The legendary Egyptian “boy king” Tutankhamun, commonly known as King Tut, died of conditions including malaria and complications from a leg fracture, according to a study published this week in the Journal of the American Medical Association.
Tutankhamun’s tomb was discovered in 1922, but his life remains shrouded in mystery, and not much is known about him. He ruled during the 18th Dynasty, from 1336 B.C. to 1327 B.C., according to the Web site Egyptology Online, and is believed to have died young. Forensic analysis of his mummy has put his age of death at about 17 to 19 years.
In the study published this week, researchers used anthropological, radiological and genetic testing to examine Tut and 10 other bodies mummified over a two-year period during Tut’s dynasty.
Previously, based on historical records and earlier digs, Zahi Hawass, the lead investigator of the study, had said Tut could have been the son of Amenhotep III, a successful and popular king of the 18th Dynasty, who was later known as Akhenaten.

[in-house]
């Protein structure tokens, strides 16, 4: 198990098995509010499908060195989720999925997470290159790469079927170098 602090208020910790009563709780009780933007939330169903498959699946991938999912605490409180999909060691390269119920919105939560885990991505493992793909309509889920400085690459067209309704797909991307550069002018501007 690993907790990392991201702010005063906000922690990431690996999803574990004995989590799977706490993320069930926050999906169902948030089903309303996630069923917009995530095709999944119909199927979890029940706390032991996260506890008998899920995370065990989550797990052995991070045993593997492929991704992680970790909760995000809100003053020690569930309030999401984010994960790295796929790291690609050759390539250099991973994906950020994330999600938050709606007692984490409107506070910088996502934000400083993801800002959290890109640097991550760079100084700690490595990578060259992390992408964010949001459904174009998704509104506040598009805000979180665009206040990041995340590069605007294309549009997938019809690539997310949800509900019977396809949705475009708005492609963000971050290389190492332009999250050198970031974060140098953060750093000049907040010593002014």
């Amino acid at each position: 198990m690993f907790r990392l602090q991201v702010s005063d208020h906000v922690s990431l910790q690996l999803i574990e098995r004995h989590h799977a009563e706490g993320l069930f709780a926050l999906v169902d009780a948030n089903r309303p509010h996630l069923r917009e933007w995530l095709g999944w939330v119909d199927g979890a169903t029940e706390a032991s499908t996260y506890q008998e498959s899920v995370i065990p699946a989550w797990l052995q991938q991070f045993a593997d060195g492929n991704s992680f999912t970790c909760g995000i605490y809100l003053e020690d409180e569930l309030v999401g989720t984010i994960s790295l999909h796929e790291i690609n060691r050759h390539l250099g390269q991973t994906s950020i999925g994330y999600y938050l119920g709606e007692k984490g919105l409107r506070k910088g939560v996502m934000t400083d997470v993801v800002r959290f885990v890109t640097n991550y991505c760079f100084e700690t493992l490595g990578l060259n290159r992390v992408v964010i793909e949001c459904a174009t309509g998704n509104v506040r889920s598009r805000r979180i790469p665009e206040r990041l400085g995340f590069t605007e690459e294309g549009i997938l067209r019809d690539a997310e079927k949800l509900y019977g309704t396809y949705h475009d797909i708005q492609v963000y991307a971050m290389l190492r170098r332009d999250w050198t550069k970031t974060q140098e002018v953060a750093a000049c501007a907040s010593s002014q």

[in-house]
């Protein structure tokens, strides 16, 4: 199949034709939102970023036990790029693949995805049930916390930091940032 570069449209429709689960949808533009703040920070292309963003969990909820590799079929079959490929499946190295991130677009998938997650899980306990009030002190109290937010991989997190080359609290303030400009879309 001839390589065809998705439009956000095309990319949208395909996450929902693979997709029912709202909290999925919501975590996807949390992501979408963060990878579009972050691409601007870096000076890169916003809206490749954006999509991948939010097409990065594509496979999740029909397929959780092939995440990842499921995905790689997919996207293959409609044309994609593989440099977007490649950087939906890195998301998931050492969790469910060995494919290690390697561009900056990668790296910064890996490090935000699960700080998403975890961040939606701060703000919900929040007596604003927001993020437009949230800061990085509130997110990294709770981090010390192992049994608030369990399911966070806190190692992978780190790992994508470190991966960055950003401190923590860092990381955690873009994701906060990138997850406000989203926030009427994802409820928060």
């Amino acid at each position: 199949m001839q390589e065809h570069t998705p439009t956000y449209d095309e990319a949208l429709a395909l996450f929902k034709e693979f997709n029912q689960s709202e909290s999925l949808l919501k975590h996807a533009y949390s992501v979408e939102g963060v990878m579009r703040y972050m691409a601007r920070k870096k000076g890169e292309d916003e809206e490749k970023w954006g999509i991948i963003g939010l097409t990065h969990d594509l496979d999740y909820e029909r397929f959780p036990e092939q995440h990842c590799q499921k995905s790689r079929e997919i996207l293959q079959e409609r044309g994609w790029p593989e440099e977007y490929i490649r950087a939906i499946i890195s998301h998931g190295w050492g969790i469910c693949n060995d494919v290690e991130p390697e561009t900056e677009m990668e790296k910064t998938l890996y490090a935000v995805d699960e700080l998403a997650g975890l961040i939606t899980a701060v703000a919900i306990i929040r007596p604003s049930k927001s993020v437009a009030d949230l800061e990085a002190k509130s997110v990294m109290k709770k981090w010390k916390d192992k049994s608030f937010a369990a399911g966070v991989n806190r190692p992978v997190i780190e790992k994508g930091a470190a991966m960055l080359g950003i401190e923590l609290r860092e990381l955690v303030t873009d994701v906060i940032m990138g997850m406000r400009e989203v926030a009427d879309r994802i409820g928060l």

Through DNA, Hawass’ researchers determined that was indeed the case, and that Tut was married to his sister. Scientists believe that genetics and inherited diseases played a role in Tut’s health because of inbreeding within the family.
“We know there were weaknesses in these mummies, perhaps even cardiovascular problems,” Hawass said.
When researchers scanned Tut’s mummy, they found he not only had severe kyphoscoliosis, or curvature of the spine, but also suffered from a toe malformation known as oligodactyly. The condition made his left foot swell, and it would have caused excruciating pain when he walked.
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